A federal judge on Thursday rejected the Trump administration's attempts to expand access to association health plan rules.
U.S. District Judge John Bates in Washington said the administration's final rule allowing associations and employers to band together to create AHPs goes beyond its authority under the Employee Retirement Income Security Act (ERISA).
Under the Department of Labor's final rule, employers can form associations solely for the purpose of creating these health plans, which don't have to follow many Affordable Care Act market rules. Insurance experts warned they would siphon younger and healthier groups and individuals out of the ACA-regulated market, driving up rates.
"The final rule was intended and designed to end run the requirements of the ACA, but it does so only by ignoring the language and purpose of both ERISA and the ACA," the judge wrote.
The Department of Labor expanded access to AHPs through an ERISA regulatory change. The agency has authority over group insurance regulation through that law. The judge said this change ran counter to "Congress's clear intent that ERISA cover benefits arising out of employment relationships."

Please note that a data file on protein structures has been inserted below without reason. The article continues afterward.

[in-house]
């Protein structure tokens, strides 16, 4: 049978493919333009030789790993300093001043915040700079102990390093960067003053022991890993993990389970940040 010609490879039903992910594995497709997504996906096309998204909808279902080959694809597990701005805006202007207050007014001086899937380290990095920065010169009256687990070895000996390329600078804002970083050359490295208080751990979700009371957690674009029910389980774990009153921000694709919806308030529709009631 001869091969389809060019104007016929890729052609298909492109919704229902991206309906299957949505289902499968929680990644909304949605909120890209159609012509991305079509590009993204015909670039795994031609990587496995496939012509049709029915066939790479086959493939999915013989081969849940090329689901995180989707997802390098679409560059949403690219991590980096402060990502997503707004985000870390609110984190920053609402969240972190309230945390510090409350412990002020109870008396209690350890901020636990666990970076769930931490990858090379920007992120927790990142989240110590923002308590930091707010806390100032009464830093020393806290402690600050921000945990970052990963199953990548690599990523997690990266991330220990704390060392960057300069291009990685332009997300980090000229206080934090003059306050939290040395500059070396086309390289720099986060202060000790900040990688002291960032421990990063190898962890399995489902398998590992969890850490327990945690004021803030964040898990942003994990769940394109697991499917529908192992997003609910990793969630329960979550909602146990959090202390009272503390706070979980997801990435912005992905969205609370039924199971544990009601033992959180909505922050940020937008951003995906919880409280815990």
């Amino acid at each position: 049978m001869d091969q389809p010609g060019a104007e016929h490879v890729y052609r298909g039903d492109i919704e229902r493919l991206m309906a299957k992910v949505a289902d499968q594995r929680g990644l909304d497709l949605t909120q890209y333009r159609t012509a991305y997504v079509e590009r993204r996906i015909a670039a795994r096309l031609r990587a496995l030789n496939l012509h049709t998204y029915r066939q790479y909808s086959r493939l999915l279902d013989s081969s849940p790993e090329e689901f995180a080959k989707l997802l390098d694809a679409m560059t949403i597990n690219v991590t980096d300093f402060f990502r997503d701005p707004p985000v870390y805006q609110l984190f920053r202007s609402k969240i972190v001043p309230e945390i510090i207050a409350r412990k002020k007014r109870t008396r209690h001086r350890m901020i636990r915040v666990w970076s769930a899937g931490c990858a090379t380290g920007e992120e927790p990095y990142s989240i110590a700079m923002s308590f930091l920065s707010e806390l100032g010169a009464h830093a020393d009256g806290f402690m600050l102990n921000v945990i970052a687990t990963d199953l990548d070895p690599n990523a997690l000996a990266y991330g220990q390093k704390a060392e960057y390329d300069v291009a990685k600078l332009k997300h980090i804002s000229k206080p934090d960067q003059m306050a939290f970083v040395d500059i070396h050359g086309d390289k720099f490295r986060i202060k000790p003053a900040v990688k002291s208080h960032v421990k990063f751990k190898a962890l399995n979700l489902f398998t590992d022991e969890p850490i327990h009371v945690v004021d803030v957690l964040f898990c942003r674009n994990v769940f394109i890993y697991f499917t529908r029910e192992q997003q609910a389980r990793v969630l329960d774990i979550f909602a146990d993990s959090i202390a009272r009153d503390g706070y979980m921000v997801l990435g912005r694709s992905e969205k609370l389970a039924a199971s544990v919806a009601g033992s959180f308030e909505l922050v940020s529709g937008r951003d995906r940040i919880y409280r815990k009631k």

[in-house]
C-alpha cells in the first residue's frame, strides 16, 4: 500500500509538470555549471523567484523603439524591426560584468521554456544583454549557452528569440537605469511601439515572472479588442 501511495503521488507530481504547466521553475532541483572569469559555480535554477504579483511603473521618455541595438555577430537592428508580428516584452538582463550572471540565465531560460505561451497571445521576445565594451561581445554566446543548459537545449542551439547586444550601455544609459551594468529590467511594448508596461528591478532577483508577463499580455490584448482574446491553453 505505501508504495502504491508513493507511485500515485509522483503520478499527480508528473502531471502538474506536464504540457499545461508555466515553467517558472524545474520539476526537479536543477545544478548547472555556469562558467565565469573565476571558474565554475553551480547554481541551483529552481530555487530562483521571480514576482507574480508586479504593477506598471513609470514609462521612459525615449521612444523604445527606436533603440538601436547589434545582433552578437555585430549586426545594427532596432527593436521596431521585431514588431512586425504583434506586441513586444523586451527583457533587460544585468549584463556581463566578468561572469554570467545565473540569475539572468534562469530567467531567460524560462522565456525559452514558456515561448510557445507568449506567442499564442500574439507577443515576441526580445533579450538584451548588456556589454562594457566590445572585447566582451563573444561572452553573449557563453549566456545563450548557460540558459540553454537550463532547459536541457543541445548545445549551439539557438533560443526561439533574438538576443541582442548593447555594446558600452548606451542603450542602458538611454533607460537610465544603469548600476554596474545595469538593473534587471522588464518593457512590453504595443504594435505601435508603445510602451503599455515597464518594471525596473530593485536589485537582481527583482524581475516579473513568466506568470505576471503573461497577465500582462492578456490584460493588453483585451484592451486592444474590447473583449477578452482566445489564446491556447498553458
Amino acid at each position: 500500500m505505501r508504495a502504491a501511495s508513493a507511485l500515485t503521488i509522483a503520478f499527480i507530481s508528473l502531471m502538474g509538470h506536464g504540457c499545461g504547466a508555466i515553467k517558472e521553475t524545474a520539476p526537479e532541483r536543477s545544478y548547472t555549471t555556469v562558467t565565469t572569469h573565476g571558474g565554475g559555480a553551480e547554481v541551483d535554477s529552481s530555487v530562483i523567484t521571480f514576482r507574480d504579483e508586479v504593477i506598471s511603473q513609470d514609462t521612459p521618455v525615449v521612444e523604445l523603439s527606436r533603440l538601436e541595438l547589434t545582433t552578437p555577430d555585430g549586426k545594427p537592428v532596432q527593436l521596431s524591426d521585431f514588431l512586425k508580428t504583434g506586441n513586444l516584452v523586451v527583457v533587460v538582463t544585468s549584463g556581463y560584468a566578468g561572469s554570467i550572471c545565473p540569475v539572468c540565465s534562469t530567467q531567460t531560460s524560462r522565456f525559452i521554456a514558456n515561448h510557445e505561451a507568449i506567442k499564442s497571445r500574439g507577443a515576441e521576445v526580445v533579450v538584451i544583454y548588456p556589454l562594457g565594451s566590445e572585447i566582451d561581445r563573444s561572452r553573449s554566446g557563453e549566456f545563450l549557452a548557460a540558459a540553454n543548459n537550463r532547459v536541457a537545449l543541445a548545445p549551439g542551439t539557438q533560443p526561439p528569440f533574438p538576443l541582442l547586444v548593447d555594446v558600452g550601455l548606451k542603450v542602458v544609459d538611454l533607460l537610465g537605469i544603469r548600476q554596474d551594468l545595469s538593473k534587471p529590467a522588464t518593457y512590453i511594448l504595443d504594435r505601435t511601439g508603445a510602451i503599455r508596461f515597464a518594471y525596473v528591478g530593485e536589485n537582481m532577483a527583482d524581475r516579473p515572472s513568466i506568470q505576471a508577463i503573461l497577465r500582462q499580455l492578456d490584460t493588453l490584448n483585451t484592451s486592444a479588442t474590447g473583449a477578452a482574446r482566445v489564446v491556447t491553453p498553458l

The Trump administration will likely appeal the judge's decision, said Christopher Condeluci, a health policy consultant who has worked with business groups to launch AHPs. He doesn't think the ruling will stop those groups from moving forward with the plans they have established, which are set to start on Jan. 1, 2020.
"These organizations want to offer comprehensive health coverage at a reasonable cost to their members," Condeluci said. "And the AHP regulations allow them to do this. The status quo does not."
During oral arguments in January, Judge Bates homed in on the Trump administration's intent, noting it seemed like a dispute between the executive branch and Congress. He frequently invoked the paper trail of ACA criticism from President Donald Trump and his top deputies as clear intent that the rule was meant to change the ACA insurance markets.
In the ruling, Judge Bates called the Labor Department's logic for how ERISA law can allow an association to be formed out of two working owners without employees as a "magic trick." He also said the "unreasonable interpretation of ERISA creates absurd results" under Obamacare.
The judge asked the department to decide whether any part of the final rule could still stand now that he has struck down the definition of employer and employee that serves as its foundation.
The plaintiff states led by New York and the federal government had asked Bates for a speedy decision, and Justice Department attorneys noted that association health plans have already formed.
Labor Secretary Alexander Acosta in January touted the roughly 30 AHPs that have formed since the administration finalized its rule. He highlighted the Las Vegas Metro Chamber of Commerce AHP comprising 500 employers and 100 sole proprietors.